In both of these kind of stables sheep are fed on "garðar" this is a modern example: http://malmo.blog.is/album/hlunnindaferd_/image/841017/

Most people give their sheep in such stables twice a day (we do too).

 

But the most modern way to go is to keep the sheep again on "tað" but now using bedding, mostly barley straw. Sheep in these kind of stables are usually fed ad lib, whole round bales saving quite a lot of work.

An example; http://hysi.is/hus-og-hurdir/fra-hugmynd-ad-veruleika/fjarhus/fjarhus-egilstadakot-i-floahreppi/

The walls are typically easily removable, making the removal of manure/bedding easy with machinery.

Very important is good drainage in such a system. If you have too much moisture it can become pretty disgudsting. So if it word-'ks well it is really good and comfortable for the sheep, but I have seen cases where it did not...

 

Both methods have their pros and cons, for ad lib feeding you ideally need very "light" hay with little nutritional value, especially first part of winter, or else your sheep will get too fat. Also feeding them as we do, two hay meals a gay apart from giving more control over the amount of hay and eventual extra feed, you also follow better with the sheep. You notice for instance at once if one of them is off her feed.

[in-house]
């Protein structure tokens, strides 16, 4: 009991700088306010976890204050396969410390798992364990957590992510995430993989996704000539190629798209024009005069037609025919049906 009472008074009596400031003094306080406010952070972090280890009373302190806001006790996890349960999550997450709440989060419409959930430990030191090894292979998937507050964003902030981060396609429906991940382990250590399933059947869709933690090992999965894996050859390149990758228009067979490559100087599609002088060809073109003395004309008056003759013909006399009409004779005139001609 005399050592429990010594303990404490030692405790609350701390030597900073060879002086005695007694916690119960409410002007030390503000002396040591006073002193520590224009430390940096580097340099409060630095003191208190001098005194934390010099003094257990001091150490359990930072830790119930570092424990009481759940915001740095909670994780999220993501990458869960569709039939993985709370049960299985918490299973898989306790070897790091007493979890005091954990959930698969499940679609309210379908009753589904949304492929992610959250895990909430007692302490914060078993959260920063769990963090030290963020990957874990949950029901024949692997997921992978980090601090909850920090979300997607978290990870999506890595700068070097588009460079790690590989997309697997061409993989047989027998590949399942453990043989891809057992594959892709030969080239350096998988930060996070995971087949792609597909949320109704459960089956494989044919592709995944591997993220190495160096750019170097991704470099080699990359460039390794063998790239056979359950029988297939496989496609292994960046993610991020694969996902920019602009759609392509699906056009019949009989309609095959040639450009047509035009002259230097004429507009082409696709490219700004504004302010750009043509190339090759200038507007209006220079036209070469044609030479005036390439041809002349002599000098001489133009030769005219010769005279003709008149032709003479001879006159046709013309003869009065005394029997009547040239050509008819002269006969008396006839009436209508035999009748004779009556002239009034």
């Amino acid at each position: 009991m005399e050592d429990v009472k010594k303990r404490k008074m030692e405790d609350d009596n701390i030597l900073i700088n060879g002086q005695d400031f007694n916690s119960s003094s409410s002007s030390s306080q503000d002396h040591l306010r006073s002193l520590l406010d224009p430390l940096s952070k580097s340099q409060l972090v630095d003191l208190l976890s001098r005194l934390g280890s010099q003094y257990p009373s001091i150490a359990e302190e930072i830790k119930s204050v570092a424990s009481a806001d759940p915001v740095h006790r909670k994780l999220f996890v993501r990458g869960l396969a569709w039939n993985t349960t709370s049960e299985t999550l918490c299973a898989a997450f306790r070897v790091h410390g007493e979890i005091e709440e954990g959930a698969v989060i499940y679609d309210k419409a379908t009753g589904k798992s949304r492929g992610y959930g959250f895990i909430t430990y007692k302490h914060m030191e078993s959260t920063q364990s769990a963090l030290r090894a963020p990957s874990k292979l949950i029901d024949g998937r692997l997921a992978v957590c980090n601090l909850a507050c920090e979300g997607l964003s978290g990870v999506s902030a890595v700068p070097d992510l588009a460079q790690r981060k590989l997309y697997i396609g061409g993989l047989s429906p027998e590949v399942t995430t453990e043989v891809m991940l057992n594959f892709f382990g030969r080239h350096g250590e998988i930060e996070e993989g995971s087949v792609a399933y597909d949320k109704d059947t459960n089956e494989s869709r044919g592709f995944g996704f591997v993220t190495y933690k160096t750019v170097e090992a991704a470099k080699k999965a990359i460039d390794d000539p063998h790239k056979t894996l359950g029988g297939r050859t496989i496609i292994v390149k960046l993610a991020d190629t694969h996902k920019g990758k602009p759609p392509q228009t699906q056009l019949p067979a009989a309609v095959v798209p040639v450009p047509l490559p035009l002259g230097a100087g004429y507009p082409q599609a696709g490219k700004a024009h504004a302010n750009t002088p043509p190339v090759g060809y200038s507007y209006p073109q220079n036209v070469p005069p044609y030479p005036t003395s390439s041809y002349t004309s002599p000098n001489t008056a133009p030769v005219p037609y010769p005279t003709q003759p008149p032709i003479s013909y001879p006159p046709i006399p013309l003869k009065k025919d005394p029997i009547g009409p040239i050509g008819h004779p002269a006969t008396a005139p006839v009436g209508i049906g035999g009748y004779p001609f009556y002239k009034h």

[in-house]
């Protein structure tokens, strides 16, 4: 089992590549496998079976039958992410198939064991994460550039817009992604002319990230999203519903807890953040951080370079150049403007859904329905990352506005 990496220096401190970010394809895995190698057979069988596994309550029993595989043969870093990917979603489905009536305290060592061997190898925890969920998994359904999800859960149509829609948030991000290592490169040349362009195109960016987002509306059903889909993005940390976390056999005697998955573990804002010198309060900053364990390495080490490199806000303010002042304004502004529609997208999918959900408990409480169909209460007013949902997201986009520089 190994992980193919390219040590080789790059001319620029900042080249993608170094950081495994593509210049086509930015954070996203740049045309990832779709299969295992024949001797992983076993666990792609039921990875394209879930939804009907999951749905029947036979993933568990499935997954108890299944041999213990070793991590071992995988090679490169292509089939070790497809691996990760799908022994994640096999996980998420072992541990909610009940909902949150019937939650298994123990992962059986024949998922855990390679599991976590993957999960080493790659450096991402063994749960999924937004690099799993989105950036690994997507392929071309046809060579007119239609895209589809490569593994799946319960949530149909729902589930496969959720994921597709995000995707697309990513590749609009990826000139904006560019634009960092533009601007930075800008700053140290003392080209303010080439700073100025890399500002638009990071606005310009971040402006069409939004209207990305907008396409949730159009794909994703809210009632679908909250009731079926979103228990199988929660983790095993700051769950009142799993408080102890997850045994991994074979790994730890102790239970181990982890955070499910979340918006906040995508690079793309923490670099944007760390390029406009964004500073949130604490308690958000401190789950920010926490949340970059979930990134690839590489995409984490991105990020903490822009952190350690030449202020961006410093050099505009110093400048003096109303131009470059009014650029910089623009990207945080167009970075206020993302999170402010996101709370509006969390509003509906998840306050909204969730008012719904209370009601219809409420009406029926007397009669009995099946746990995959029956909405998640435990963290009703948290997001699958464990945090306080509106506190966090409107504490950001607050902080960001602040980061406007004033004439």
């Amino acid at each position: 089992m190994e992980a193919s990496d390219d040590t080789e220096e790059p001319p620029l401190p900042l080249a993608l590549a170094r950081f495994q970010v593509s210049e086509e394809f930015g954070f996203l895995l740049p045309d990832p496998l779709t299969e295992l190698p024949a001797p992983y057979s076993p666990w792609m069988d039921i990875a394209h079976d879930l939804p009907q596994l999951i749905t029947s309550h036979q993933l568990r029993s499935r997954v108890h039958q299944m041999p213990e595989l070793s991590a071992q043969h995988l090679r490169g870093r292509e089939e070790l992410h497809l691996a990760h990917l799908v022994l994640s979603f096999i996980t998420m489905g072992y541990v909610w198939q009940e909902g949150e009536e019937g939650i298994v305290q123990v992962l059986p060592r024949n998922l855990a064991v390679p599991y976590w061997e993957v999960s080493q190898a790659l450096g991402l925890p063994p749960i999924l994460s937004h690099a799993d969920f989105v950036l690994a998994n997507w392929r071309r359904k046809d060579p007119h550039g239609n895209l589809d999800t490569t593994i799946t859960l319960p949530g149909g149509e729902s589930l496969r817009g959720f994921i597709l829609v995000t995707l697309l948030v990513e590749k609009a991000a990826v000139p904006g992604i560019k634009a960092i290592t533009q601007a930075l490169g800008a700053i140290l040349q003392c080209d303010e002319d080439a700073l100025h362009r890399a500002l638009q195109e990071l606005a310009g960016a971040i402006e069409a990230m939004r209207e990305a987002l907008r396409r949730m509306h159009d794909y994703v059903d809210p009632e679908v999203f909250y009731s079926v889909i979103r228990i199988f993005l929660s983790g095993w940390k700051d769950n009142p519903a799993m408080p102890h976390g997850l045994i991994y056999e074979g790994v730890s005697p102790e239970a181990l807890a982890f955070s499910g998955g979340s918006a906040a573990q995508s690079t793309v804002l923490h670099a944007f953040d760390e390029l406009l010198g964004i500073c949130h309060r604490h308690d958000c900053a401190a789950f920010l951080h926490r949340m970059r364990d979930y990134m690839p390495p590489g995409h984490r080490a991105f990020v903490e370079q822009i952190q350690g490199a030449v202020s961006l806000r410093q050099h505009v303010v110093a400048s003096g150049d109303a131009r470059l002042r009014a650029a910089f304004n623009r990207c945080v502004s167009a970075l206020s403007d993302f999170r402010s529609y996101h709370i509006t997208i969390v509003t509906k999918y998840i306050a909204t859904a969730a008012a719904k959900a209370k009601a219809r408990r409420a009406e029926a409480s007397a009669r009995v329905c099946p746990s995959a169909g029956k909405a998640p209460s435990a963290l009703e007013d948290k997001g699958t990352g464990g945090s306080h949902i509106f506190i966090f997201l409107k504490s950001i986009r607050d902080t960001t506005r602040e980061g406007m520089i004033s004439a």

The sheep stable at the new place is of the first type, half of it with a not to deep concrete cellar, designed so manure can be pumped out with water, the other half (don´t ask me why) very undeep designed to lift the flooring and shoveling the shit out by hand... :wacko: This will have to be altered....

 

The hay barn has possibilities to be used as "tað" stable. The bottom is gravel not concrete, so most likely good drainage. The roof would have to be isolated (or else it will rain condensation water on the sheep making a real mess of things).

 

So much to plan, design, ponder, and decide. But we will take our time, not everything has to be done at once. Most likely we will renovate the sheep stable and see what we do in the years to come.

 

If interested in Icelandic sheep stables put "fjárhús" in google images and you will find a lot of examples.

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Thanks for the explanation! We used to keep out dairy goats on a bedded pack of discarded hay in a well-ventilated barn. We'd only clean it out annually.

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What is your maximum stocking rate?

Interesting question, difficult to answer.